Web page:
If no mechanism is in place for growth to pay for its own way, current Kaneland residents will be hit with higher-tax pressures to pay for new growth at the very moment that the light at the end of the tunnel is upon us.

The IGA was on the verge of being extended for another three years until last week. Prior to that, Kaneland had reached agreement with all municipalities except for Sugar Grove. At the Nov. 16 Sugar Grove Village Board meeting, Sugar Grove released a revised version of the IGA, which essentially cut the impact fees in half and reduced the transition fees to zero. Sugar Grove’s trustees decided to hold off on a decision on the IGA until a consensus could be built.

The difficult thing for those not in Sugar Grove to understand, us being included in that list, is that the only thing that prevented a consensus on the originally proposed IGA was the village of Sugar Grove.

Clearly, Sugar Grove’s leadership seeks residential growth as a way to draw in commercial growth, which would strengthen the community’s tax base and ultimately reduce the property tax pressures on its residents. With the economy struggling, they feel there is a need to provide incentives to prospective developers, and among those incentives would be a reduced school fee table.

While there are elements to Sugar Grove’s philosophy that may appear logically sound, the element its leadership is either not recognizing or disregarding is that if the school fees are significantly reduced or eliminated, current residents will feel more fiscal pressure. In effect, they would be subsidizing new residential growth until enough of it occurs to draw in suitable commercial growth, which is designed to ease the very fiscal pressure made worse by the plan.

In other words, the cure is potentially worse than the disease.

No one expects everyone to blindly sign off on every proposed agreement for the sake of solidarity. However, our community should be able to expect its leaders to work together and find a way to prevent current residents from being forced to subsidize new ones.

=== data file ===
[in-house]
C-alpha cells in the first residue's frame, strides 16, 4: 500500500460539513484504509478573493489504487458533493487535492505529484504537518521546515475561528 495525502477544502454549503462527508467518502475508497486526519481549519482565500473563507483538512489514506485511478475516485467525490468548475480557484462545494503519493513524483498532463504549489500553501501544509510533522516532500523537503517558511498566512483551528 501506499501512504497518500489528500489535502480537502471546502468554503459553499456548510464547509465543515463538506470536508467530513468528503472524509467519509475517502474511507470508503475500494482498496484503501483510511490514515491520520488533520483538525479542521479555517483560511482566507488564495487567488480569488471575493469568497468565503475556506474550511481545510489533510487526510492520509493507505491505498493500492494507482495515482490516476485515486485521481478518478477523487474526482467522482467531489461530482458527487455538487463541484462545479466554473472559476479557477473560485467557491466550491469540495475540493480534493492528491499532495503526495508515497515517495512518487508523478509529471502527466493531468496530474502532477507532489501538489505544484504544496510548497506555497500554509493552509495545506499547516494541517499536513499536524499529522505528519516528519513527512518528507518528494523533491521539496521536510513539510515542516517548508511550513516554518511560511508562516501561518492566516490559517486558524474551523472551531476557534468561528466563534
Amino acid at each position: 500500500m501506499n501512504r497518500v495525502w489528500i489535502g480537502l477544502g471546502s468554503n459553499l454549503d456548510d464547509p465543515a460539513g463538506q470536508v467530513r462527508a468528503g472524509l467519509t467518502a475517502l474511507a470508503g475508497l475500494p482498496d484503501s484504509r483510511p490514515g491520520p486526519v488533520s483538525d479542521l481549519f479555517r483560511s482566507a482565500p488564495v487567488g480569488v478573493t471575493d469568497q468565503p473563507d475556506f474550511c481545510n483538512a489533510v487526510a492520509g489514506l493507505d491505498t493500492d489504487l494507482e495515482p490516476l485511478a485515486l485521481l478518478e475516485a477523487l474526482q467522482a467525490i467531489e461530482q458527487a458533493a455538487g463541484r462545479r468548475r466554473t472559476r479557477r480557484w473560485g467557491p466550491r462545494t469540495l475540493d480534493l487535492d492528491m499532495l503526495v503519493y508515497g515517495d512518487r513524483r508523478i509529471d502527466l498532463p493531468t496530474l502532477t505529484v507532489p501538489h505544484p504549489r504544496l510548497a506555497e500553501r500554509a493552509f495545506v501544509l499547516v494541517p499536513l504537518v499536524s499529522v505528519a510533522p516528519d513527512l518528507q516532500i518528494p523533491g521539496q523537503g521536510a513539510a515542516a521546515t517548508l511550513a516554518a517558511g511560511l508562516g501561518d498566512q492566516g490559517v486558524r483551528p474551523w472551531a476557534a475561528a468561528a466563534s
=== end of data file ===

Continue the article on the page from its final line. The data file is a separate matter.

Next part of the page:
The deadline is Jan. 1. We urge our community leaders to make something happen before then.

Letter: Dr. Rob used ‘Hogfan’ funds for new treatment

I just wanted to let you know that we went to Ohio to give the check to Dr. Rob this weekend.

We found out that with only $2,800 of last year’s donation, he and another research scientist were able to combine some drugs that they thought might work to destroy tumors caused by PTLD, which is caused by the virus Jason had, and it worked in eight patients so far. They all only had a couple of months to live, and the new treatment worked in all of them, and they are all cured; no sign of recurring tumors—they are totally cancer free.

Dr. Rob told us that they were able to submit this as a new treatment for PTLD of the brain, and it will be in all the medical/oncology journals around the world, and he put that this was the result of a donation by The Friends of Jason Gould Foundation of Illinois.

So if you donated, you just saved eight lives this year, with many more to follow. This is just amazing to think that even though we are not major donators, as an independent foundation, he is able to use our money to create treatments that would not otherwise have been done because of cancer-funding cutbacks. In other words, this is beyond our wildest dreams. We are saving lives that are someone’s mother, father, son, daughter, wife, husband, etc.

All four of us that went were simply awestruck by the brilliance of these researchers. They have created so many new cancer treatment protocols at Ohio, and Dr. Rob has a brilliant future—and we helped.

Every single dollar that we raised went to him, and he has already discovered some other new treatments in addition to the PTLD (lymphoma) vaccine going to clinical trials soon.

We need to do this for him. I had no idea how directly and immediately our donations were saving people’s lives. We need to continue on. We need more people to come forward to help, to donate, whatever, this year. Please consider helping on any level. Join the committee, be a volunteer at the Hogfan Party on Sept. 10, donate $10, $20 or any amount this year. We need you.